How to Track the Financial Health of Your Child’s College

Even the Ivy League and elite liberal arts colleges are feeling the financial impact of the pandemic.

Recently, a number of parents have called me concerned about the financial health of the colleges to which their children will apply and the health of the colleges their students will attend in the fall.

And they have a right to be concerned.

Even before the COVID-19 pandemic, many colleges and universities were struggling due to a number of factors including America’s declining birth rate (we’ve seen a 13% drop since the last recession) and the shrinking number of high schoolers seeking a college education. That spells trouble for colleges and universities given their dependency on tuition dollars.

To keep afloat, during the last 10-12 years many colleges and universities with minimal liquidity have sold property, cut salaries, laid off personnel including tenured faculty members, closed departments, and added new STEM courses in the hopes of staying alive. For example, Goucher College recently closed out their German department and added trendy courses such as integrative data analytics in an attempt to manage their financial lability by attracting more students. When combined with the challenges presented by the first year of the COVID-19 pandemic (during which many students decided to postpone college altogether), these factors make the present situation pretty precarious for many colleges. Why?

Because of this situation, I’m encouraging families to monitor the financial health of the colleges to which their students will apply.

To monitor a college’s financial health, I encourage parents to do a couple of things:

1. Forbes analyzes and rates the financial health of colleges. They used several factors in their ratings including endowment assets, primary reserve ratio, viability ratio, core operating margin, tuition as a percentage of core revenue, return on assets, admission yield, percentage of freshmen getting institutional grants, and instruction expenses. The complete ratings list can be found here (scroll to the bottom… you can search by name.) Note, this list is from 2019.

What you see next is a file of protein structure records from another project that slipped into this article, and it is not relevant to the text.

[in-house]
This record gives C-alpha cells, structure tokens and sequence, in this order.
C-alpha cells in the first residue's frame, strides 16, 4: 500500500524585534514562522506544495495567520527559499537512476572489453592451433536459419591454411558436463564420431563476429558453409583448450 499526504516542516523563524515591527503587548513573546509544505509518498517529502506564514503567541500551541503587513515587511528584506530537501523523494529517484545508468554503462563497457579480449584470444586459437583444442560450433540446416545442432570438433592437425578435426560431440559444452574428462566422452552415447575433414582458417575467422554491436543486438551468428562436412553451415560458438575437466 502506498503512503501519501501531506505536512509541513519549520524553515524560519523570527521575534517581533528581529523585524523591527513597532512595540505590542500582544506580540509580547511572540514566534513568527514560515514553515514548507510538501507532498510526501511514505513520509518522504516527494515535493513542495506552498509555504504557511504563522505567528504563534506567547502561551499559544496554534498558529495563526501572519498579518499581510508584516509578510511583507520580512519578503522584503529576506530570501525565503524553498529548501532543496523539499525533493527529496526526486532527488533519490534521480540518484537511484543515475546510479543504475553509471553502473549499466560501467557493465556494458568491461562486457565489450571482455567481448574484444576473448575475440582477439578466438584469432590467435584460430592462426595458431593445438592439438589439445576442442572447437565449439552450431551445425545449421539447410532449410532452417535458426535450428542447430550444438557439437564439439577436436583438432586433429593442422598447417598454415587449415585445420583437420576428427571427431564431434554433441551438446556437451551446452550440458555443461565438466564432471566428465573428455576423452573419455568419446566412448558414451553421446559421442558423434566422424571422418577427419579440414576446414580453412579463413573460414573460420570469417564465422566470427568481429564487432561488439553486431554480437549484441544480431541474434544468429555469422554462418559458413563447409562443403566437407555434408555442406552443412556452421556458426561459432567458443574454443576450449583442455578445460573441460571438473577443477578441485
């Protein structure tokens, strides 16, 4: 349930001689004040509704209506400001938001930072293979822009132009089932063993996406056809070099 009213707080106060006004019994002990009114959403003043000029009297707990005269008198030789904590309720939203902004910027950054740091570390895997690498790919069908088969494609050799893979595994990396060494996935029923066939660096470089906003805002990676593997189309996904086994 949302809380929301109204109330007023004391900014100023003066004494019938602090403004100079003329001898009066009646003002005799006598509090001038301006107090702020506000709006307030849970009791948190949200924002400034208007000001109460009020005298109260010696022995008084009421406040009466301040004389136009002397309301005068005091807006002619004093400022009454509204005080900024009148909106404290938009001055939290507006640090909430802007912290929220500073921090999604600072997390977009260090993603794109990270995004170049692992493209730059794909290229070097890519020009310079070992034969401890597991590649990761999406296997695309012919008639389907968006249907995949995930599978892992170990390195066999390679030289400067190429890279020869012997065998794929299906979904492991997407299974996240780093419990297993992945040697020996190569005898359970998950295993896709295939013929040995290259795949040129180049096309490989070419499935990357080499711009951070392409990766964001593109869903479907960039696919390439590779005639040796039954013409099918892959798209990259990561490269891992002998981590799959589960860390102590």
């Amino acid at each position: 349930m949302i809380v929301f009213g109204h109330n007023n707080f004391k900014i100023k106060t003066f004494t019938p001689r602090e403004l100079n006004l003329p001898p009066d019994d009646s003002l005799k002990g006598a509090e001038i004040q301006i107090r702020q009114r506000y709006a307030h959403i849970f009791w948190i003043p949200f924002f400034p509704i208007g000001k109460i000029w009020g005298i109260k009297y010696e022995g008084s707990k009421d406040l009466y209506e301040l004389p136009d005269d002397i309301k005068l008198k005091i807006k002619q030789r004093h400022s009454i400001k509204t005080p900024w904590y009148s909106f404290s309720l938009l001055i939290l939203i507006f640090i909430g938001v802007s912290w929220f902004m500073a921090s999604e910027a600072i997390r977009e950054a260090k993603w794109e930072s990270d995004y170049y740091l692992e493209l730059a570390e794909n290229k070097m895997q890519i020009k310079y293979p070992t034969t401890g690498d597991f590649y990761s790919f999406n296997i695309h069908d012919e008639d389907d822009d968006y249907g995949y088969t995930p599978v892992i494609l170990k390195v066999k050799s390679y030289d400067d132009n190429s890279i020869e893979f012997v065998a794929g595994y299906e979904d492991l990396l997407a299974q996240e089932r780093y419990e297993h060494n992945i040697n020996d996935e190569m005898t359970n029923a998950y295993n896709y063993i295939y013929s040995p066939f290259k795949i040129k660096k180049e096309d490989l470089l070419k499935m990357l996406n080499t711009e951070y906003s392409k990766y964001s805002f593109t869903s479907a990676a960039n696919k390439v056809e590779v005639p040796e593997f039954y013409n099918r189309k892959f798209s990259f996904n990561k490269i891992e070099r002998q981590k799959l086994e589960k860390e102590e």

2. In addition, families can search for a specific college in the College Financial Fitness Tracker from the Hechinger Report which is based on data from the National Center for Education Statistics, a part of the federal Department of Education. However, please note: the scores show the estimated amount of financial stress on an individual college or university after the 2019-20 academic year and do not take into account the still-uncertain effects of the COVID-19 pandemic.

3. To get an even closer look at what is happening at a particular college or group of colleges, subscribe to and read the newspapers published by the colleges on your child’s list, both the official organs and the student-run newspapers. Read the articles about financial stress, budgets, operating costs, endowments. This will provide you with as close a look as you’re going to get about what’s happening “on the ground.”

4. Subscribe to and read the local and state newspapers. Many financial difficulties that are of concern to a college don’t make national news wires, but they do capture headlines at the local level.

5. Using the search function on the newspaper websites, try to track how the colleges on your child’s list handled financial difficulties before the COVID pandemic shutdown and during the initial months of the shutdown. Also, look for articles on the financial plans of those colleges.

6. Finally, track the state support for those colleges prior to and since the pandemic shutdown.

If you need help with college planning, building an admissions-optimizing extracurricular profile, strategizing high school course selection, high school essay writing, LD tutoring, test prep, or writing college admissions essays, we’re only a call away. Call us; we’ll get back to you within 24 hours, and probably much sooner!

Dr. Osborn works with students from all over the world via Skype, Zoom, FaceTime, phone, and Google docs to help them reach their independent, college, and graduate school goals. Through a personal, one-on-one approach, Dr. Osborn creates an individualized curriculum for each student based on the student’s strengths, passions, and college aspirations. Her holistic approach helps students perform well in school and win admission to the Ivy League and other competitive colleges.  

About The Author

Susan Osborn, Ph.D., has spent 30 years in higher education, in admissions at Vassar College, in the English department and Writing Program at Rutgers University, in the lab at The New Jersey Center for Research on Writing, and as a private tutor. Dr. Osborn is also an award-winning writer and scholar and she brings both her education smarts and her writing smarts to every student relationship.